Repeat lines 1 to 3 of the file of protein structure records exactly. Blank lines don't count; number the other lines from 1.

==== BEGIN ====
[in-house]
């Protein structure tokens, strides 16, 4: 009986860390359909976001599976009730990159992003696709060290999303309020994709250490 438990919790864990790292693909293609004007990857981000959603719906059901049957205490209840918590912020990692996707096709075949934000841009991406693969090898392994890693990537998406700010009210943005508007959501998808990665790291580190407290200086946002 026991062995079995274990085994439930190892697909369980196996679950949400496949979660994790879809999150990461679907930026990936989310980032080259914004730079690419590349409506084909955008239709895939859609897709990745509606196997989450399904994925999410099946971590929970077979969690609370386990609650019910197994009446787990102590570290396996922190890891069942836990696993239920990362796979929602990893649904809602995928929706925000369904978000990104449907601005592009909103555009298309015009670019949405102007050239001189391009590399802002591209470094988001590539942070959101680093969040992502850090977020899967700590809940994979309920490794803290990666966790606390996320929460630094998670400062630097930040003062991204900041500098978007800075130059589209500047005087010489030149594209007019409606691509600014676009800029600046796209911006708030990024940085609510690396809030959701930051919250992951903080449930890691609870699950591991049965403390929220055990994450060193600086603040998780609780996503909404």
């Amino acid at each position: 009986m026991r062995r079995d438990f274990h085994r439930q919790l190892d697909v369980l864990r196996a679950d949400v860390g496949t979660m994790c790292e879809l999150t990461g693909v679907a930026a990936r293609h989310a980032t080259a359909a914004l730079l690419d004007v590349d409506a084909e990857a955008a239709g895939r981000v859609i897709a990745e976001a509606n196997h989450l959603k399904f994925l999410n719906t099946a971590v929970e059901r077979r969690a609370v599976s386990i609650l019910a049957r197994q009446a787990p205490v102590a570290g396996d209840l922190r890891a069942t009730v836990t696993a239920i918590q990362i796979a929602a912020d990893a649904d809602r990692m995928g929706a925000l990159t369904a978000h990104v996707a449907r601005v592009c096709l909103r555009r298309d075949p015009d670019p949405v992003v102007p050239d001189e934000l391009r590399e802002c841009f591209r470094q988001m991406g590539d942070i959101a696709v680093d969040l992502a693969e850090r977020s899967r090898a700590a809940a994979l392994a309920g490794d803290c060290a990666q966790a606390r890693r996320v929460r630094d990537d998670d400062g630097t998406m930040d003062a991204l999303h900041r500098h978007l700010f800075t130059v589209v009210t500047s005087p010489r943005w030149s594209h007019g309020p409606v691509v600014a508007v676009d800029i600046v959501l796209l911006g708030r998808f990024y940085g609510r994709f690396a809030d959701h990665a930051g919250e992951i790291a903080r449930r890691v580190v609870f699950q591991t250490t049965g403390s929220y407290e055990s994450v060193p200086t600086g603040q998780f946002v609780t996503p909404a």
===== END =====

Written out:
[in-house]
């Protein structure tokens, strides 16, 4: 009986860390359909976001599976009730990159992003696709060290999303309020994709250490 438990919790864990790292693909293609004007990857981000959603719906059901049957205490209840918590912020990692996707096709075949934000841009991406693969090898392994890693990537998406700010009210943005508007959501998808990665790291580190407290200086946002 026991062995079995274990085994439930190892697909369980196996679950949400496949979660994790879809999150990461679907930026990936989310980032080259914004730079690419590349409506084909955008239709895939859609897709990745509606196997989450399904994925999410099946971590929970077979969690609370386990609650019910197994009446787990102590570290396996922190890891069942836990696993239920990362796979929602990893649904809602995928929706925000369904978000990104449907601005592009909103555009298309015009670019949405102007050239001189391009590399802002591209470094988001590539942070959101680093969040992502850090977020899967700590809940994979309920490794803290990666966790606390996320929460630094998670400062630097930040003062991204900041500098978007800075130059589209500047005087010489030149594209007019409606691509600014676009800029600046796209911006708030990024940085609510690396809030959701930051919250992951903080449930890691609870699950591991049965403390929220055990994450060193600086603040998780609780996503909404």
């Amino acid at each position: 009986m026991r062995r079995d438990f274990h085994r439930q919790l190892d697909v369980l864990r196996a679950d949400v860390g496949t979660m994790c790292e879809l999150t990461g693909v679907a930026a990936r293609h989310a980032t080259a359909a914004l730079l690419d004007v590349d409506a084909e990857a955008a239709g895939r981000v859609i897709a990745e976001a509606n196997h989450l959603k399904f994925l999410n719906t099946a971590v929970e059901r077979r969690a609370v599976s386990i609650l019910a049957r197994q009446a787990p205490v102590a570290g396996d209840l922190r890891a069942t009730v836990t696993a239920i918590q990362i796979a929602a912020d990893a649904d809602r990692m995928g929706a925000l990159t369904a978000h990104v996707a449907r601005v592009c096709l909103r555009r298309d075949p015009d670019p949405v992003v102007p050239d001189e934000l391009r590399e802002c841009f591209r470094q988001m991406g590539d942070i959101a696709v680093d969040l992502a693969e850090r977020s899967r090898a700590a809940a994979l392994a309920g490794d803290c060290a990666q966790a606390r890693r996320v929460r630094d990537d998670d400062g630097t998406m930040d003062a991204l999303h900041r500098h978007l700010f800075t130059v589209v009210t500047s005087p010489r943005w030149s594209h007019g309020p409606v691509v600014a508007v676009d800029i600046v959501l796209l911006g708030r998808f990024y940085g609510r994709f690396a809030d959701h990665a930051g919250e992951i790291a903080r449930r890691v580190v609870f699950q591991t250490t049965g403390s929220y407290e055990s994450v060193p200086t600086g603040q998780f946002v609780t996503p909404a």